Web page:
Dealing with Credit Card Debt
Dec 06, 2021 ● 5 min
Credit card debt affects millions of people
In the UK alone, the average amount of credit card debt is over £2,000 per person, a figure which has been on the increase since the start of 2021.*
If you’re struggling with your credit card debt, getting on top of it may feel overwhelming – but you’re not alone. We’ve put some information together to give some insight on how being in debt with credit card companies might affect you, and how you can start to tackle it.
How to get out of credit card debt
How you choose to begin getting rid of your debts will vary to others and all depends on your situation and affordability. Reaching out to your lenders directly may help if you are facing personal or financial hardships. You may be able to reach an agreement for minimum payments to be made, which credit card providers are usually happy to do as this still means they are receiving some money back. However, whilst these amounts may be more affordable for you each time, it might mean that you aren’t actually getting on top of your debts as effectively. If you have a loan with a high interest rate and only pay back the minimum amount due, then often this can mean that you are barely chipping away the overall total.
There are many debt solutions that your credit cards can be included in, which would allow you to reach an agreement with your lenders and mean you are legally protected. If you are in debt in other areas too and not just credit cards, it’s worth finding out whether you can consolidate your debts in one and deal with them together.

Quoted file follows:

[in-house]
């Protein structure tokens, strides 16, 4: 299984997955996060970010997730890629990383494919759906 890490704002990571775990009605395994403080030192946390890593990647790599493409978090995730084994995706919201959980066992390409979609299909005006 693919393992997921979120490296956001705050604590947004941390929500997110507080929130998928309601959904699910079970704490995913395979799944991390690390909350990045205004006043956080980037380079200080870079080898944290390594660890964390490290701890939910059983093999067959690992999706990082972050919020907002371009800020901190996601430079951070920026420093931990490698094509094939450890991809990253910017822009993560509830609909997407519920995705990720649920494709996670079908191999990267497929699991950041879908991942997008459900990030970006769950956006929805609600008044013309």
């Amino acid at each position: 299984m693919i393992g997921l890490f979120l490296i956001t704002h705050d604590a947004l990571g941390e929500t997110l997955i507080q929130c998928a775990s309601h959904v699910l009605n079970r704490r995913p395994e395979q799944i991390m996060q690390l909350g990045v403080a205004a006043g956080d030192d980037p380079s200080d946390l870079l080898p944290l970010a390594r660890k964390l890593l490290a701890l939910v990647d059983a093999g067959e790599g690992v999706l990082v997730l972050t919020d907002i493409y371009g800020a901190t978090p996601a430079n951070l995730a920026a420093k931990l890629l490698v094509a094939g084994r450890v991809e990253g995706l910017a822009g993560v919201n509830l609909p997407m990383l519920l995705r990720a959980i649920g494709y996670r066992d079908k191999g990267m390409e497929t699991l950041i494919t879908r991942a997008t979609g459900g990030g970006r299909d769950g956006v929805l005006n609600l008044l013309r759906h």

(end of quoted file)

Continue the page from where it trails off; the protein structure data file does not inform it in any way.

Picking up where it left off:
What happens if I don’t pay my credit card debts?
If you do not keep up regular repayments to your debts, you could face further trouble down the line. Your lender may take action such as adding charges to your total amount due, which would mean your debt will increase even further.
It’s unlikely that you will be sent to prison for non-repayments of credit card loans, but it’s possible that your case will be handed over to debt collectors or bailiffs after a certain amount of time. Depending on the severity of the situation, your creditors may also apply for you to be made Bankrupt, a measure which could have a big impact on you. You may lose your home and other possessions in order for them to be sold and your creditors repaid.
How is your credit score affected?
Borrowing money from lenders will always leave a footprint on your credit file. Your credit score is calculated by agencies who receive information on how much you have borrowed and how well you are paying this back each month. Information about your credit card loans, as well as any other borrowing you may have done, will be visible on your credit file.
Future lenders will have access to this information and will use it to decide whether or not you are likely to pay back money you ask to borrow from them too, so being in debt for credit cards makes it increasingly difficult for you to borrow any further money.
Your credit score is calculated from this information and a poor score makes important purchases like mortgages and other financing very difficult, with the negative impact lasting several years.
Where can I get advice for my credit card debts?
If you are worried about how to manage your credit card debts, along with any other debts you may be struggling with, then we’d advise getting in touch with professionals to discuss your situation. At this stage, any advice or support you receive should be completely free.
Here at Money Advice, we’ll be able to take time to go through your situation with you and give you realistic options for you to consider in order to to start the journey to getting debt free. If you are concerned about your situation and would like some free advice, reach out to us on 0333 242 0013.
* Figures from the UK Debt Service: October 2021 statistics